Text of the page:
3D printing has witnessed a surging growth over the past decade changing the industrial practice of mechanical engineering. With a myriad of new developments, usage of new technology, and applications, the industry continues to boom while becoming more consolidated than ever. Today, the technology has spread its roots in sectors like healthcare, aerospace, defense, retail, entertainment, etc. According to a survey conducted by Jabil, it was discovered that in just one year, the number of companies using 3D printing along with the variety of applications increased radically; companies using 3D printing service to manufacture production parts or tool increased from 27% to 52%, bridge manufacturing rose from 23% to 39%, and repair grew from 14% to 38%. Although, as per the report of Smithers Pira, the 3D printing industry is presently worth over USD 9.3 billion and will be worth USD 55.8 billion by 2027. But as 3D printing grows, what shape will it take across different verticals and facets of production? What does the future of additive hold? Let’s find the answers.
Diversity will Continue to Take 3D Printing Up
As the number of players are diving into the market, the 3D printing industry is growing in diversity. The year 2019 has seen the biggest ever figure of 852 exhibitors representing a 35% increase from 2018. Medical professionals are using additive manufacturing (AM) to print customised prosthetics for patients, replicas of bones, organs, and blood vessels. Researchers from the University of Sydney utilised 3D printing or better perceptive of the effect of climate change on the Great Barrier Reef. While some companies are using 3D printing technologies to construct commercial complexes and homes.
Consolidating its Position in Various Industries
Many industries are considering 3D printing as a part of their internal business model while becoming more mature in the field. According to Sculpteo, 80% of companies have used 3D printing for more than 2 years while 33% expect up to a 50% increase in the investments in 2020, higher than the previous year.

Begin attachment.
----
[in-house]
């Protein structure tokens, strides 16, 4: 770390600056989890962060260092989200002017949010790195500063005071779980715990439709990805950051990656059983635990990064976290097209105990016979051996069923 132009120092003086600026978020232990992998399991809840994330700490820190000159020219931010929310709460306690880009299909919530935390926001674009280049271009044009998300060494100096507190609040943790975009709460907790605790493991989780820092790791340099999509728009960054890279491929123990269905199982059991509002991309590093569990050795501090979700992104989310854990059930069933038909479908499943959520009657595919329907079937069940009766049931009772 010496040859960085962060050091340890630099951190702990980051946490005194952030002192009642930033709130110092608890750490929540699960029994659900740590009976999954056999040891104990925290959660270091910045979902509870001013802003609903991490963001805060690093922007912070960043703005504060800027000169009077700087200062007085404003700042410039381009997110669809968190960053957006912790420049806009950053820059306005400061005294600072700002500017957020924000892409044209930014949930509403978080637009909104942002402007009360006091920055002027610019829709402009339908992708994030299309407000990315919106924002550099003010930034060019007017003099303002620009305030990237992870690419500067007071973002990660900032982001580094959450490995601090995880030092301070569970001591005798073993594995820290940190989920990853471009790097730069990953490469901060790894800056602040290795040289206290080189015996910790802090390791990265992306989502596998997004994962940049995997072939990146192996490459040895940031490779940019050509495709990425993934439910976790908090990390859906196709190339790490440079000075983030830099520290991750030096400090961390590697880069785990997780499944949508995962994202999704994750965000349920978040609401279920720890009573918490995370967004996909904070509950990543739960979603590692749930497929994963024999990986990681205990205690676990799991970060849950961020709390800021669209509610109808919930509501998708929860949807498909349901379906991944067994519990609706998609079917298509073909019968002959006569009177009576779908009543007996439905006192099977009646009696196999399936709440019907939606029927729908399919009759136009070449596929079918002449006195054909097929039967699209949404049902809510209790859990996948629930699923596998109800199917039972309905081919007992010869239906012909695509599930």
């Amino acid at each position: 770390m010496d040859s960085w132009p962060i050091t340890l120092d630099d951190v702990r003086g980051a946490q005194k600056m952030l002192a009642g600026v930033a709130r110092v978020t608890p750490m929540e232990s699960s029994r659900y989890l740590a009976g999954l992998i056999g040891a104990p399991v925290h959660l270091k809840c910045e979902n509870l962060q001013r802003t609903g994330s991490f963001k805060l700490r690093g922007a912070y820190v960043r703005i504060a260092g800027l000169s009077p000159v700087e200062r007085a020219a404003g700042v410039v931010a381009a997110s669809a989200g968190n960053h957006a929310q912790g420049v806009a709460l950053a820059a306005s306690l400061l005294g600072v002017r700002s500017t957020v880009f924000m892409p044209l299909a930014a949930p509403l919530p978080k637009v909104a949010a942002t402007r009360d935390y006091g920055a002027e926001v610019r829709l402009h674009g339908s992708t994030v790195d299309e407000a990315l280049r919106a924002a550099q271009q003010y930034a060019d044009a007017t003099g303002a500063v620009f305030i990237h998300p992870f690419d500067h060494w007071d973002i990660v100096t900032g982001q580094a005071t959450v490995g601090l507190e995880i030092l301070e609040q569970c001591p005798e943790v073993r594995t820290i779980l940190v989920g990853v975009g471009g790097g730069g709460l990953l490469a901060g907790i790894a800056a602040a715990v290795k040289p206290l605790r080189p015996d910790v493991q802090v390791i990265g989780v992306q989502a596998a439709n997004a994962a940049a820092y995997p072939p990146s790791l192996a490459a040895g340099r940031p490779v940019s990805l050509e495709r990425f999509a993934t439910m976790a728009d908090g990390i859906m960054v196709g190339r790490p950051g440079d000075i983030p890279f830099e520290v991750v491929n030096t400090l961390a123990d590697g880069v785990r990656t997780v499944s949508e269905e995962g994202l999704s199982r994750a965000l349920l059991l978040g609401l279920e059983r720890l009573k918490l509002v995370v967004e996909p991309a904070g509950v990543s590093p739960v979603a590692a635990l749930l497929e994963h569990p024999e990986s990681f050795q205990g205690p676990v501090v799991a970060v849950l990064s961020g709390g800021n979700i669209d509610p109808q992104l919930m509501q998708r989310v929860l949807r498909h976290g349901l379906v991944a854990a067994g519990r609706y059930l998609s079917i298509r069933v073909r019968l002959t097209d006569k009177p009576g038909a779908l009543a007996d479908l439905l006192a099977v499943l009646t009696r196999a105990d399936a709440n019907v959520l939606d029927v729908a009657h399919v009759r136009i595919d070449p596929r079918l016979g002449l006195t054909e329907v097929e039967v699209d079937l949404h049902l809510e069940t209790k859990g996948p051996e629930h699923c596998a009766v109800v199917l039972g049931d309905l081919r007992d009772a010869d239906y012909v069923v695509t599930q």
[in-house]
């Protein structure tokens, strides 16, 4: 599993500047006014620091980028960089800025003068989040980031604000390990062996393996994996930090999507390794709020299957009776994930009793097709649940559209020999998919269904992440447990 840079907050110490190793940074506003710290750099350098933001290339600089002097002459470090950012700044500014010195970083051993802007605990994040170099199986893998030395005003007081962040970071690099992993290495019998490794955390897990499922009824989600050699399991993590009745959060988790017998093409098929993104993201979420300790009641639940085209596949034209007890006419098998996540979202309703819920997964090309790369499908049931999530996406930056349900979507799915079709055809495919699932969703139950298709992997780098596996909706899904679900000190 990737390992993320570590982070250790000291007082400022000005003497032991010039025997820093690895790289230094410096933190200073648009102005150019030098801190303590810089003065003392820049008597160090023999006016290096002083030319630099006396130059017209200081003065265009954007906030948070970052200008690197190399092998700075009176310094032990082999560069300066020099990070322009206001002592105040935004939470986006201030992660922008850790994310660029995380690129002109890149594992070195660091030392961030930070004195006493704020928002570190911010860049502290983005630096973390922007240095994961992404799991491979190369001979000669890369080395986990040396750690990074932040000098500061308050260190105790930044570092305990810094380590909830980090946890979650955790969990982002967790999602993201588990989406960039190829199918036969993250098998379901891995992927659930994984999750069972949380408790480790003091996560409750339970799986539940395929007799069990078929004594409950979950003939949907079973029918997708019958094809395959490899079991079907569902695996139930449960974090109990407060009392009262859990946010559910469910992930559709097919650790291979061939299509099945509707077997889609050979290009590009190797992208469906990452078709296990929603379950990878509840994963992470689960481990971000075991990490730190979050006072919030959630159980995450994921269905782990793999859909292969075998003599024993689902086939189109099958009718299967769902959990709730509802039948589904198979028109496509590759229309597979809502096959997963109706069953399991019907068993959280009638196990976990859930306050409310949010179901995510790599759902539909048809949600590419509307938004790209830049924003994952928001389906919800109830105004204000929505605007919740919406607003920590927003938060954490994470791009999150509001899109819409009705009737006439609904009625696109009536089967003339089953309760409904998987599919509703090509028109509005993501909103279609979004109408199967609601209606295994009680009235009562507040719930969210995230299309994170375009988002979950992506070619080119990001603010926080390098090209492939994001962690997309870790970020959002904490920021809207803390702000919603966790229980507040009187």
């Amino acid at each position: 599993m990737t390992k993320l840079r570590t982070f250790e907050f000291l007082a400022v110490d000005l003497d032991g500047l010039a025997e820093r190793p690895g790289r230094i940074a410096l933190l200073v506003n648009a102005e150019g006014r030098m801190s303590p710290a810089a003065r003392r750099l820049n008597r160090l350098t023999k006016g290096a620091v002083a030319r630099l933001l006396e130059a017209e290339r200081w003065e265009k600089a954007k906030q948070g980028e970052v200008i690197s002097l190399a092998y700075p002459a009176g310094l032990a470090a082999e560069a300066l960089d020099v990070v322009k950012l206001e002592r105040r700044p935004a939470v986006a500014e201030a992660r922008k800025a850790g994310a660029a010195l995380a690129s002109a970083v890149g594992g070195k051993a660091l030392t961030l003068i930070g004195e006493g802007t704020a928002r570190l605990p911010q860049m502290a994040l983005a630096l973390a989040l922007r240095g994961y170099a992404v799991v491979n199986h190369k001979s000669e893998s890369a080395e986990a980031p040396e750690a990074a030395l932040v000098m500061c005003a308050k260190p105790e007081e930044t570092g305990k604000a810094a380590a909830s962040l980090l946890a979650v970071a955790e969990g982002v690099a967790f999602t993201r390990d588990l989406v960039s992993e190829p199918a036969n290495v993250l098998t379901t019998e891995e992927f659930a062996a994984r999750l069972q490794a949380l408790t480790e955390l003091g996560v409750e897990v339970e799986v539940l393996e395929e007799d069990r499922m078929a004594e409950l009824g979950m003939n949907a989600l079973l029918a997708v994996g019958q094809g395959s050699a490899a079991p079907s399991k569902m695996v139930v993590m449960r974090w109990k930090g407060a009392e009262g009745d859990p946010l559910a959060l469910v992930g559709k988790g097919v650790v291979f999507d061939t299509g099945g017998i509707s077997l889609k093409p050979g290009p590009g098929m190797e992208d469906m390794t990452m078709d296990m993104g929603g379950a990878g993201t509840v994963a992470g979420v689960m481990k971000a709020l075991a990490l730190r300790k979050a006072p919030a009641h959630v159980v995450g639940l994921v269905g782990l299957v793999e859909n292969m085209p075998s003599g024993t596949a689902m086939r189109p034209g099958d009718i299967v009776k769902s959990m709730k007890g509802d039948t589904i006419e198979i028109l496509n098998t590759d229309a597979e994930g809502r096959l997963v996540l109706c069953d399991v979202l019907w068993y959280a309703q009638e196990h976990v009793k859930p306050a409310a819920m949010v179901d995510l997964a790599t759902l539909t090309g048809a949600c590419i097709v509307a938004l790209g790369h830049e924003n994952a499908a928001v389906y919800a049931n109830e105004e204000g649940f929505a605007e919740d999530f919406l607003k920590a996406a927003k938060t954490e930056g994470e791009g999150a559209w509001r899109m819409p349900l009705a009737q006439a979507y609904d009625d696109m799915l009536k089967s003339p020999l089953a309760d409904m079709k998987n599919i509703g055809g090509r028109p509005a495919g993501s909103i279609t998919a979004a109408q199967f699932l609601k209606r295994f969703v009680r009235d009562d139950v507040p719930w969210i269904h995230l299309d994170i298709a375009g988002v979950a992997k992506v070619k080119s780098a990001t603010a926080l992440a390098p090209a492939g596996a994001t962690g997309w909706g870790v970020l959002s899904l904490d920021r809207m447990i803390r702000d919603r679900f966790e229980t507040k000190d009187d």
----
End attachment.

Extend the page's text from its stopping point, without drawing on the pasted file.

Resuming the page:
A Radical Shift from Prototyping to Product Manufacturing
Indeed, 3D printing has witnessed an upsurge, but the features of AM are still visible at the prototyping or small series stage. According to Sculpteo, 52% of the companies use 3D printing for production while 68% for prototyping. In 2020, manufacturers should educate themselves to shift the perception of production with 3D printing from only prototyping.
3D printing is helping engineers to utilise old or obsolete materials in new ways that are more eco-friendly. The utilisation of former waste to developing new products not only saves resources but also promotes recycling. One of its biggest examples is the conversion of carbon dioxide into the concrete using 3D printing. Moreover, some researchers are working with algae-based filaments to significantly decrease the energy necessitated for the 3D printing process.
3D printing engineers have widened their horizons in terms of industries, materials, and sustainability. The technology has the potential to democratise the manufacturing of goods, from food to medical supplies, to great coral reefs. As per the reports of the 3D Printing Trends Report 2019, the 3D printing market is going to double every three years with the annual growth predicted by analysts varying between 18.2% and 27.2%. So, could this mean that we are on the cusp of the 3D printing revolution? If yes, then what possibilities will it unravel? Time and technology usage will provide the answers.